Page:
Documentation of an interactive video installation
Nick Montfort

From the Tables of My Memorie

Text from a well-known play, sorted in order but with many omissions, flits by repeatedly until someone holds down a button. As long as pressure is maintained, the screen displays one particular selection of one character's already-degraded lines. This allows visitors to read of forgetting and the loss of bodily form, and also to trace some material efforts that have been made to enhance memory, reaching from the dim history of the book into computing.

An interactive video installation presented in:

A screen from the installation. The button controller.

“From the Tables of My Memorie” uses as its source text part of the 1603 Quarto 1, or Bad Quarto, of Hamlet, and specifically is based on the lines to be spoken by Hamlet. Each text displayed consists of the random erasure of 966 of these 1032 lines (which includes blank lines, to indicate the break between speeches). The remaining 66 lines, which are kept in their original order, are shown.

The Bad Quarto is an example of forgetting. Scholars agree that it is a reconstruction of the play from memory by actors, principally the actor who played the minor part of Marcellus. The two colums of text are drawn only from Hamlet’s lines and are further reduced at random, using a simple method first employed in Montfort’s Python and Web piece “Through the Park” (also at In that work, a small number of sentences were written with the process of removal in mind, and the removal of texts was done on a sentence-by-sentence basis. In “From the Tables of My Memorie,” Shakepeare’s text is used without any alteration (except the alteration done in 1603) and is deleted a line at a time.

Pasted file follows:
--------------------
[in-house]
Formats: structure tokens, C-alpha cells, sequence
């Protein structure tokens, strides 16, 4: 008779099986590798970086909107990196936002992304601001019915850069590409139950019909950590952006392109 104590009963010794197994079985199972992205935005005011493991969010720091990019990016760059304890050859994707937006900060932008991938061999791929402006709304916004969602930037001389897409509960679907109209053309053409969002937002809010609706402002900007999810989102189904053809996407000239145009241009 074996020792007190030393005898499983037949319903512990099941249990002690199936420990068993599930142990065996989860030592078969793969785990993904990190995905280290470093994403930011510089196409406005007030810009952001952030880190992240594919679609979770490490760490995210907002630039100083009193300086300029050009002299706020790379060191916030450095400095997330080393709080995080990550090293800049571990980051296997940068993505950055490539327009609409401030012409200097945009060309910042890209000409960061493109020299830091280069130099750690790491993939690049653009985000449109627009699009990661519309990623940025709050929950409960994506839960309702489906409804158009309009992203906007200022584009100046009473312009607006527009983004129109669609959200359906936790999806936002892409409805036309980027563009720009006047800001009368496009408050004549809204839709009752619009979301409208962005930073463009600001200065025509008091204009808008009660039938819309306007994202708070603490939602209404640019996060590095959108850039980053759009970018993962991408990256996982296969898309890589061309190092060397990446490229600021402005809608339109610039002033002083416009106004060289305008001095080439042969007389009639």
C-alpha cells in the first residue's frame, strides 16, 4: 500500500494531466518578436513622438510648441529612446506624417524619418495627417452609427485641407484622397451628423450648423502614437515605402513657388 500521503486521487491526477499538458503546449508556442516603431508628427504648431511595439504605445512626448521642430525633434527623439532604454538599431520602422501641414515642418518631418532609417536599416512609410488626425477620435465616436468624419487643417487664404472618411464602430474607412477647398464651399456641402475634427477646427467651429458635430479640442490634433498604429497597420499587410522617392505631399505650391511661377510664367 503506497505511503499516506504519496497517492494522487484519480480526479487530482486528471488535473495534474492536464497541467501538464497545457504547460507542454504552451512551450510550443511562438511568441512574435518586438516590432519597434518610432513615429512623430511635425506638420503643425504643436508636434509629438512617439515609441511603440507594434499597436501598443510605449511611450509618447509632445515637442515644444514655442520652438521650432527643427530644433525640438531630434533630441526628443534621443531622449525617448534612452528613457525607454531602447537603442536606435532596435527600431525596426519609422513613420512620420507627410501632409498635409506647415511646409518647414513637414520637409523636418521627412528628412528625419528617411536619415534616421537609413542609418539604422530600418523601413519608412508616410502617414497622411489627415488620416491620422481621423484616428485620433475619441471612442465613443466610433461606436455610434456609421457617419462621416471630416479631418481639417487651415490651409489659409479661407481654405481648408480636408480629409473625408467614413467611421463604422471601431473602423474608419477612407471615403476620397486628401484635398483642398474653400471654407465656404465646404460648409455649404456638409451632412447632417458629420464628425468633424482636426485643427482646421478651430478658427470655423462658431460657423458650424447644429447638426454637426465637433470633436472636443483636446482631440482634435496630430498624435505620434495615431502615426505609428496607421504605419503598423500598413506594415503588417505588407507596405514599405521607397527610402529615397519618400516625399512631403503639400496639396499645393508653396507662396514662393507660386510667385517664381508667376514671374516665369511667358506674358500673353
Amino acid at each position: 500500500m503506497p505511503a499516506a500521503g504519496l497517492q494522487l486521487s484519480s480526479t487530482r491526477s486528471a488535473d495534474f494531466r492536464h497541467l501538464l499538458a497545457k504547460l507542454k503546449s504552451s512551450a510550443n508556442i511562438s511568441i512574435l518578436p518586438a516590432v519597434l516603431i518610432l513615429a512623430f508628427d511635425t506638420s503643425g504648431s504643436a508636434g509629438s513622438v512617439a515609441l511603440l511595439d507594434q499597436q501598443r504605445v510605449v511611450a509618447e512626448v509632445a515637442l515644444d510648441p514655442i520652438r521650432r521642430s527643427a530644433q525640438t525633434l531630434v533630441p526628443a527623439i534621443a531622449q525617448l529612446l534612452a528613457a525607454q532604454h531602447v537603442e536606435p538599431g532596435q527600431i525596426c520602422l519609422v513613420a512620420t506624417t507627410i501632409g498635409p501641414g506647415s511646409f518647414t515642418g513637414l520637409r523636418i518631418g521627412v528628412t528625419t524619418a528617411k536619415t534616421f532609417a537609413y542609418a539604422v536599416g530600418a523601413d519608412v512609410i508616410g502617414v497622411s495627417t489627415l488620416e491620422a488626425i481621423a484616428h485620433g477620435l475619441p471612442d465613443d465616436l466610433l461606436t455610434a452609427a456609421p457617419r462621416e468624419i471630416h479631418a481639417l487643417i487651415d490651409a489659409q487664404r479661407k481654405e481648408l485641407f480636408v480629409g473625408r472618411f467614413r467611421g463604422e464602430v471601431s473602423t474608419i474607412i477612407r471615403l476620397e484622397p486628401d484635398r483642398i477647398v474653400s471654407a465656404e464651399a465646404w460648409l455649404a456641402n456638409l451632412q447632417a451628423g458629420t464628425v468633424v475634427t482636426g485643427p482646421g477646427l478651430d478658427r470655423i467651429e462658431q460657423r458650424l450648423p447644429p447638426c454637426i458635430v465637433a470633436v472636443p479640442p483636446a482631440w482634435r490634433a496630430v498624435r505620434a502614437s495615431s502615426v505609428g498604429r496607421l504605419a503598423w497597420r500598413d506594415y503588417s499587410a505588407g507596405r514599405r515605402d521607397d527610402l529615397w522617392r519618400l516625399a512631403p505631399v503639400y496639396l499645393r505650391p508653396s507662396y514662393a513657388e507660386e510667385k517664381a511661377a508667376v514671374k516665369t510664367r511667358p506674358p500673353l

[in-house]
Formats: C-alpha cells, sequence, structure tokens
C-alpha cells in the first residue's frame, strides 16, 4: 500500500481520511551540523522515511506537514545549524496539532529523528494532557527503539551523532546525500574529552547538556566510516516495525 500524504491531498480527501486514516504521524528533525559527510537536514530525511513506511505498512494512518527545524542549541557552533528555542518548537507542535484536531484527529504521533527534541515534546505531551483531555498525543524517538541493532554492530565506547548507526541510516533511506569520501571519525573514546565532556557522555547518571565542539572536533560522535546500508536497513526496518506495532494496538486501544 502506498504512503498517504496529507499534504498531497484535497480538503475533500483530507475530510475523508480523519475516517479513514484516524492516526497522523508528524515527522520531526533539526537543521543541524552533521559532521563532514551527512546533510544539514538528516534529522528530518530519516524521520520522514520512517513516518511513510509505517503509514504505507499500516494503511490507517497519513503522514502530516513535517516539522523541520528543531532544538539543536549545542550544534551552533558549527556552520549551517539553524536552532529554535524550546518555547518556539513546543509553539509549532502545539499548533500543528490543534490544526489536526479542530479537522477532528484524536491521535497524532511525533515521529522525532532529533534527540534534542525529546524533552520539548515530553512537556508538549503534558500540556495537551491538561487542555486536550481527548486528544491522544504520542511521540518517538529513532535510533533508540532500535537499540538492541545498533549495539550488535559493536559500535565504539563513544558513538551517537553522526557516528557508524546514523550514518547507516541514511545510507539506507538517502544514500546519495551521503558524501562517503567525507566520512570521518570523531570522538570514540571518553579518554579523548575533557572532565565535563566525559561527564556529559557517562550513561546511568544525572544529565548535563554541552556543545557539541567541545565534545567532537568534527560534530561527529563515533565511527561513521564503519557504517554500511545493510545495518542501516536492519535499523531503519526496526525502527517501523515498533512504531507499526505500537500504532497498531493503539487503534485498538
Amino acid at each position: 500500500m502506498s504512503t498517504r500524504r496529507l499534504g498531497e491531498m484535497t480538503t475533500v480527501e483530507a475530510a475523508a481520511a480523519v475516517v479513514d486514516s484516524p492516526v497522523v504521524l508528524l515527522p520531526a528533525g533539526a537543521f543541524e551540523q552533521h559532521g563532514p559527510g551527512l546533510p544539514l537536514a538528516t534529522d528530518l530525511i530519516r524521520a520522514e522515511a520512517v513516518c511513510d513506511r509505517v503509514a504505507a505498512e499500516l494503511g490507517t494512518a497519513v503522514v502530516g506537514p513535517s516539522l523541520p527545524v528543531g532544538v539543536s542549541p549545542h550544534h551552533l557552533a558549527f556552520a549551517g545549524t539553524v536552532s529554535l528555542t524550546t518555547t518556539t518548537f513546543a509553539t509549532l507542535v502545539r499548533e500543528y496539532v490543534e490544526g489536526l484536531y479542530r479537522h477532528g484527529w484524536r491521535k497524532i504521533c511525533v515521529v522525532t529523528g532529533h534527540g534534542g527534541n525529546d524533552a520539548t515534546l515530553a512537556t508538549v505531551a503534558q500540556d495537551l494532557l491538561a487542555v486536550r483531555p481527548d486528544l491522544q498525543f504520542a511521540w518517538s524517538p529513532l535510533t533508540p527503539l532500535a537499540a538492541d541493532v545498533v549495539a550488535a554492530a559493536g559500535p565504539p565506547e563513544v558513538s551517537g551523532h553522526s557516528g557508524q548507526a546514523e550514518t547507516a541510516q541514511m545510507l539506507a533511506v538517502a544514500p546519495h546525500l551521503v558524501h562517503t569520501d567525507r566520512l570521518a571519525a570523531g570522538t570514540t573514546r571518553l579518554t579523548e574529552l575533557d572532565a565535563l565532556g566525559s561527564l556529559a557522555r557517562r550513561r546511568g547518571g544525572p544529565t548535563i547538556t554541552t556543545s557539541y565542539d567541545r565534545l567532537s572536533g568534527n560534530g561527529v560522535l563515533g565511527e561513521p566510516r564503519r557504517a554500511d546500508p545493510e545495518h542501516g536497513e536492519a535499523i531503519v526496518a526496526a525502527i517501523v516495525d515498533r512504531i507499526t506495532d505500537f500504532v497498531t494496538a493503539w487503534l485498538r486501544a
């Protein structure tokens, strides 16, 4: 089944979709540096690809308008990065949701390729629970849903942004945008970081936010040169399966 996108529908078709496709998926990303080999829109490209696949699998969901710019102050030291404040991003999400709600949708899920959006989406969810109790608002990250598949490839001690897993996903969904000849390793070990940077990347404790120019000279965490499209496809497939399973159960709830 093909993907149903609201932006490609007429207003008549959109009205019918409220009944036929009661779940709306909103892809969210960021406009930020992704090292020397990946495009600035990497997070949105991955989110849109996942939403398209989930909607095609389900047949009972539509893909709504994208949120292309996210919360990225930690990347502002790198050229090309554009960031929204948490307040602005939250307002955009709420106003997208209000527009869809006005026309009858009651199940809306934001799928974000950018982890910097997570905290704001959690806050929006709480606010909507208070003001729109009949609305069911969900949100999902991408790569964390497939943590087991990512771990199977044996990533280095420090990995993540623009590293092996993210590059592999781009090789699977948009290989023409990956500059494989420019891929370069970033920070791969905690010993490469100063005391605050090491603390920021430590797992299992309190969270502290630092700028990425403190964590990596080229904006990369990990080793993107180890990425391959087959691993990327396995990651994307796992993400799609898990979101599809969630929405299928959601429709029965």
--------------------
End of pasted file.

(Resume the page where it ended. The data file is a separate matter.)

While the removal of text and the use of the Bad Quarto may make it difficult for those who are not Shakespearian scholars or actors to recognize the play, the Shakepearan language, the frequent references to Horatio, and the use of phrases that are highly memorable in global culture will signal something about the origin of this text to the reader, particularly if that reader considers a few screens closely. With effort, memory can prevail.

The careful reader will find Hamlet’s trajectory through the play represented in each screen. At the beginning, Hamlet greets and talks with Horatio; at least a few lines from this conversation will almost always appear. Other critical passages will also usually have at least a few lines to represent them: Hamlet encountering the ghost, speaking with Rosencrantz and Guildenstern (called Rossencraft and Gilderstone in this text), talking with Ophelia, instructing the players, admonishing his mother and killing Polonius (called Corambis in this text), visiting the graveyard, and fencing with Laertes in the conclusion of the play. Hamlet will also proclaim parts of his famous soliloquies, although in the Bad Quarto they are shorter and the “To be or not to be” soliloquy occurs earlier.

Forgetting resulted in the Bad Quarto, and further algorithmic forgetting is used in “From the Tables of My Memorie,” but much persists despite all that has been misremembered and removed. The new configurations of text even have a sort of coherence and serve to characterize the speaker, particularly a speaker, such as Hamlet, who is metanoiac.

In this installation, erasures of Hamlet’s lines from the Bad Quarto cycle endlessly. The only way to hold a text fixed and read it is to hold the button down, which requires one’s presence and a good bit of effort. The would-be reader cannot simply look on, but must physically, materially commit by pressing and holding.